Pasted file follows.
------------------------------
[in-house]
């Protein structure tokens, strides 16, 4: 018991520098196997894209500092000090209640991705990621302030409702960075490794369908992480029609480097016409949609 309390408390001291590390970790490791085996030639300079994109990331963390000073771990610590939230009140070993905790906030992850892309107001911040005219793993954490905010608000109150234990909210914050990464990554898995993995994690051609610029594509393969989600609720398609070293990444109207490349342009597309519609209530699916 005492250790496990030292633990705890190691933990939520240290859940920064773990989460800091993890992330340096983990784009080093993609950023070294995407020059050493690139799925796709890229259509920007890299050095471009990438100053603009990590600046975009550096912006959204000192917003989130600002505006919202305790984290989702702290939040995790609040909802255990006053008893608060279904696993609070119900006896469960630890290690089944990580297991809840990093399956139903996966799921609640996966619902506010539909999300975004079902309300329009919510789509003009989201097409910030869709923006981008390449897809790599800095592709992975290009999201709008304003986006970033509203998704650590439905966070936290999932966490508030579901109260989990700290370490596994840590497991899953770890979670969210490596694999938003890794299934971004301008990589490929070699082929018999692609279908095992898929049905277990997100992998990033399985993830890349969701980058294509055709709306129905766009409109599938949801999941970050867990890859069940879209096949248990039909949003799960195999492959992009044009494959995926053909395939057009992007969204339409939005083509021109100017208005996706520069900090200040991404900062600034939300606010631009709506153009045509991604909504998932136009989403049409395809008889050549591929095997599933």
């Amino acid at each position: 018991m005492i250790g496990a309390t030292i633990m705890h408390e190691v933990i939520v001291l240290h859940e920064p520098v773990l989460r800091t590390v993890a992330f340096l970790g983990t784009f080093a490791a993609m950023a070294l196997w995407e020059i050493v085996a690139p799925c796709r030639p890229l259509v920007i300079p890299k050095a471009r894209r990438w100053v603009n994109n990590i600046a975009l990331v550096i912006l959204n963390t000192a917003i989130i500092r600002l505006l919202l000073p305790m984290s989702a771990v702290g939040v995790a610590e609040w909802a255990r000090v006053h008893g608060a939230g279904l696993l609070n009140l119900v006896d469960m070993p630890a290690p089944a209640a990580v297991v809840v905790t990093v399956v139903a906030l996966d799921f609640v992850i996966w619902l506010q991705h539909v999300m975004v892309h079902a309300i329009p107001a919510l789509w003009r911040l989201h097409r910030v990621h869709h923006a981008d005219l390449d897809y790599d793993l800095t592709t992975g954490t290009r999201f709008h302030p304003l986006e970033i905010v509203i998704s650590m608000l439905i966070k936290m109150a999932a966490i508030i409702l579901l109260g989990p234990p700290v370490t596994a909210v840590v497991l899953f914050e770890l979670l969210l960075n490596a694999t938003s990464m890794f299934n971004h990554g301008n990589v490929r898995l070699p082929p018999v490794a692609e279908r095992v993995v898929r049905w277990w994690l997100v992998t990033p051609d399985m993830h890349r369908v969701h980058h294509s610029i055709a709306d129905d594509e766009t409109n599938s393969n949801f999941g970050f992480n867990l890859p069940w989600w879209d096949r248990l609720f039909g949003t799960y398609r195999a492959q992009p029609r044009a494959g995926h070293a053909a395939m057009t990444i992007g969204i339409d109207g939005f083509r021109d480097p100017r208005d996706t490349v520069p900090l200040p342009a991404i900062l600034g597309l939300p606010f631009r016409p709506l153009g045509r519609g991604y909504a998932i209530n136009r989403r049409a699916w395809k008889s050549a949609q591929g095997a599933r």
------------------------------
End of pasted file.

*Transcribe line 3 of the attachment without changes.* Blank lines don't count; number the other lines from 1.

């Amino acid at each position: 018991m005492i250790g496990a309390t030292i633990m705890h408390e190691v933990i939520v001291l240290h859940e920064p520098v773990l989460r800091t590390v993890a992330f340096l970790g983990t784009f080093a490791a993609m950023a070294l196997w995407e020059i050493v085996a690139p799925c796709r030639p890229l259509v920007i300079p890299k050095a471009r894209r990438w100053v603009n994109n990590i600046a975009l990331v550096i912006l959204n963390t000192a917003i989130i500092r600002l505006l919202l000073p305790m984290s989702a771990v702290g939040v995790a610590e609040w909802a255990r000090v006053h008893g608060a939230g279904l696993l609070n009140l119900v006896d469960m070993p630890a290690p089944a209640a990580v297991v809840v905790t990093v399956v139903a906030l996966d799921f609640v992850i996966w619902l506010q991705h539909v999300m975004v892309h079902a309300i329009p107001a919510l789509w003009r911040l989201h097409r910030v990621h869709h923006a981008d005219l390449d897809y790599d793993l800095t592709t992975g954490t290009r999201f709008h302030p304003l986006e970033i905010v509203i998704s650590m608000l439905i966070k936290m109150a999932a966490i508030i409702l579901l109260g989990p234990p700290v370490t596994a909210v840590v497991l899953f914050e770890l979670l969210l960075n490596a694999t938003s990464m890794f299934n971004h990554g301008n990589v490929r898995l070699p082929p018999v490794a692609e279908r095992v993995v898929r049905w277990w994690l997100v992998t990033p051609d399985m993830h890349r369908v969701h980058h294509s610029i055709a709306d129905d594509e766009t409109n599938s393969n949801f999941g970050f992480n867990l890859p069940w989600w879209d096949r248990l609720f039909g949003t799960y398609r195999a492959q992009p029609r044009a494959g995926h070293a053909a395939m057009t990444i992007g969204i339409d109207g939005f083509r021109d480097p100017r208005d996706t490349v520069p900090l200040p342009a991404i900062l600034g597309l939300p606010f631009r016409p709506l153009g045509r519609g991604y909504a998932i209530n136009r989403r049409a699916w395809k008889s050549a949609q591929g095997a599933r």